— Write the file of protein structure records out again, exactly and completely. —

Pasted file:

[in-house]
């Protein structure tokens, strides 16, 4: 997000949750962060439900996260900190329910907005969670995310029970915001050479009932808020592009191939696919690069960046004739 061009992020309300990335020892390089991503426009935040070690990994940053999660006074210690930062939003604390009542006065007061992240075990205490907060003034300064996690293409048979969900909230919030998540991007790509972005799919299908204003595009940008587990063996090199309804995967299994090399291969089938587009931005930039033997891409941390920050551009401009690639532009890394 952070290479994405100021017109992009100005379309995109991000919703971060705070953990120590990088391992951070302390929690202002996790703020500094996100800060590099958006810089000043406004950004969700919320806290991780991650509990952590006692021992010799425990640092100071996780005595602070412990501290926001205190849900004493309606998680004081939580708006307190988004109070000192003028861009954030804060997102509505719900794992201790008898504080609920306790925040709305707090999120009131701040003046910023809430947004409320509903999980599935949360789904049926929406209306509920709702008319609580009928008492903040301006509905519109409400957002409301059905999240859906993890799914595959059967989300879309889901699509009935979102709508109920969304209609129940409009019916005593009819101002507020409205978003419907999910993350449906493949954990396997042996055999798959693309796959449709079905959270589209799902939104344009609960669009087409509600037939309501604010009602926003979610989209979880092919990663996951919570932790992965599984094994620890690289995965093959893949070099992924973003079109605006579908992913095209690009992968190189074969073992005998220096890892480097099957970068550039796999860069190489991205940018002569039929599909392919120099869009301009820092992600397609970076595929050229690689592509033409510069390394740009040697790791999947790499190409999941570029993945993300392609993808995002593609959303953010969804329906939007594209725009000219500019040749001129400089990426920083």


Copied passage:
[in-house]
């Protein structure tokens, strides 16, 4: 997000949750962060439900996260900190329910907005969670995310029970915001050479009932808020592009191939696919690069960046004739 061009992020309300990335020892390089991503426009935040070690990994940053999660006074210690930062939003604390009542006065007061992240075990205490907060003034300064996690293409048979969900909230919030998540991007790509972005799919299908204003595009940008587990063996090199309804995967299994090399291969089938587009931005930039033997891409941390920050551009401009690639532009890394 952070290479994405100021017109992009100005379309995109991000919703971060705070953990120590990088391992951070302390929690202002996790703020500094996100800060590099958006810089000043406004950004969700919320806290991780991650509990952590006692021992010799425990640092100071996780005595602070412990501290926001205190849900004493309606998680004081939580708006307190988004109070000192003028861009954030804060997102509505719900794992201790008898504080609920306790925040709305707090999120009131701040003046910023809430947004409320509903999980599935949360789904049926929406209306509920709702008319609580009928008492903040301006509905519109409400957002409301059905999240859906993890799914595959059967989300879309889901699509009935979102709508109920969304209609129940409009019916005593009819101002507020409205978003419907999910993350449906493949954990396997042996055999798959693309796959449709079905959270589209799902939104344009609960669009087409509600037939309501604010009602926003979610989209979880092919990663996951919570932790992965599984094994620890690289995965093959893949070099992924973003079109605006579908992913095209690009992968190189074969073992005998220096890892480097099957970068550039796999860069190489991205940018002569039929599909392919120099869009301009820092992600397609970076595929050229690689592509033409510069390394740009040697790791999947790499190409999941570029993945993300392609993808995002593609959303953010969804329906939007594209725009000219500019040749001129400089990426920083």